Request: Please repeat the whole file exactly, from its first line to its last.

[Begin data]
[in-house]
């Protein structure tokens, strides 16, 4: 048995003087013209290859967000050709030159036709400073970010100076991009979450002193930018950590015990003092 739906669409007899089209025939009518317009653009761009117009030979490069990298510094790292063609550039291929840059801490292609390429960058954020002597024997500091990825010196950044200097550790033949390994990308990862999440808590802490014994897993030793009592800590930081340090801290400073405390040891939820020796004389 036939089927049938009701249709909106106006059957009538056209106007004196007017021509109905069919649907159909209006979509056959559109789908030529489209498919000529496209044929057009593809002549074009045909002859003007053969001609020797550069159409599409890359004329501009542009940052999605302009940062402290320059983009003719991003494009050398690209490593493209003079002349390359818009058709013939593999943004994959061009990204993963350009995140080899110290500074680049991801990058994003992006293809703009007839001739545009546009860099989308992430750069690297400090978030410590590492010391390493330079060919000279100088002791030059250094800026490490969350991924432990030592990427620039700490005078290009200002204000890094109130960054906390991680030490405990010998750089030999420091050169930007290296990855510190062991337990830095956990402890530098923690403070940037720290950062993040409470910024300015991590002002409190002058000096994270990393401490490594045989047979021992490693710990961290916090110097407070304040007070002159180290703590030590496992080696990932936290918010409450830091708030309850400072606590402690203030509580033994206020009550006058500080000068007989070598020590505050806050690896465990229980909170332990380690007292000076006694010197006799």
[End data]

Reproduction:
[in-house]
């Protein structure tokens, strides 16, 4: 048995003087013209290859967000050709030159036709400073970010100076991009979450002193930018950590015990003092 739906669409007899089209025939009518317009653009761009117009030979490069990298510094790292063609550039291929840059801490292609390429960058954020002597024997500091990825010196950044200097550790033949390994990308990862999440808590802490014994897993030793009592800590930081340090801290400073405390040891939820020796004389 036939089927049938009701249709909106106006059957009538056209106007004196007017021509109905069919649907159909209006979509056959559109789908030529489209498919000529496209044929057009593809002549074009045909002859003007053969001609020797550069159409599409890359004329501009542009940052999605302009940062402290320059983009003719991003494009050398690209490593493209003079002349390359818009058709013939593999943004994959061009990204993963350009995140080899110290500074680049991801990058994003992006293809703009007839001739545009546009860099989308992430750069690297400090978030410590590492010391390493330079060919000279100088002791030059250094800026490490969350991924432990030592990427620039700490005078290009200002204000890094109130960054906390991680030490405990010998750089030999420091050169930007290296990855510190062991337990830095956990402890530098923690403070940037720290950062993040409470910024300015991590002002409190002058000096994270990393401490490594045989047979021992490693710990961290916090110097407070304040007070002159180290703590030590496992080696990932936290918010409450830091708030309850400072606590402690203030509580033994206020009550006058500080000068007989070598020590505050806050690896465990229980909170332990380690007292000076006694010197006799």